“How…” and “What specifically…” and “What for?” and “How do you mean that…”

In this scenario about the seed and the blasting, these could be expressed as; how does the blast come out of the seed, what powers the blast, how does the blast begin or end, how does the seed know when it will blast out, what does the blast do?  These questions for young children are helping them to explore the inside of their own or their groups idea. They deal with the specifics raised in the previous set of questions.

The problem with Why?

The article also explores the difficulty of this question.  This question I see written down, underlined, and asked over and over again.  It is often a question that young children (as well as adults) find very difficult to answer. As identified below, the why question can also just hark back to known causes, already identified ways of thinking and being that are not new, that are reductionist and do not hold the possibility to think about ideas in a different way.

“It’s good to avoid questions like “Why” as they only reveal past causal logic: the patient will explain his own interpretation of the origin of his problems, which will already be reduced because of the limited possibilities available at the moment.”

So when faced with the situation when your mouth and mind are begging you to ask why, what to do instead?

A good way to avoid asking “Why” is to replace it with “How” and “What for”.

So in my questions I aim is to ask those that hold within them the possibility to look at ‘the thing’  or idea in a new way and from a different perspective and to be generative of new ideas and thinking.  In this way, the idea that literally begins as a seed, gives opportunity for more complex thinking and evolvement over time.  It doesn’t just end with the exclamation of something wonderful…but has a life to it so it too can literally grow.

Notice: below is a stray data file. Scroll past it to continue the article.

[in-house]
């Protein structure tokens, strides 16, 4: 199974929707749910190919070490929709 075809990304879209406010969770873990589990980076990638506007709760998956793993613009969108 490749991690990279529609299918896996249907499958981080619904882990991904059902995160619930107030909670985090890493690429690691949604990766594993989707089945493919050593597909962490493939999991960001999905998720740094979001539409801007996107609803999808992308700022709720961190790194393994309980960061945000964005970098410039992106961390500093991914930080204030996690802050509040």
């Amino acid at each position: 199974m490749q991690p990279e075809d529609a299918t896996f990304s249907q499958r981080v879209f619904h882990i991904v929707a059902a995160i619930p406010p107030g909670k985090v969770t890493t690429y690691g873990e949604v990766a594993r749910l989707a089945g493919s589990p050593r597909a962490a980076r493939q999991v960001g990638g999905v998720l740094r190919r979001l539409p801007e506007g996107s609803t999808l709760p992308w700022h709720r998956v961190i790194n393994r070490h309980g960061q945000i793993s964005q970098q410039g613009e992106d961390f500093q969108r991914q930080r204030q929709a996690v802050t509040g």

Of course all of this has to be tempered with an awareness of not bombarding children with questions, but instead asks of us to be more considered and prepared in our approaches to asking questing that generate new connections in learning.  For me, writing the questions down, anticipating possible answers based on my knowledge of the group and then imagining further clarifying questions helps with the process.  When I find myself suddenly in front of a group and I start asking without having the time to think is when I find it really difficult to listen carefully to the children as my mind is elsewhere thinking about my next question rather than listening to what they have to say.

In my next blog I hope to look at how ideas can grow and evolve by moving between modalities and languages of expression.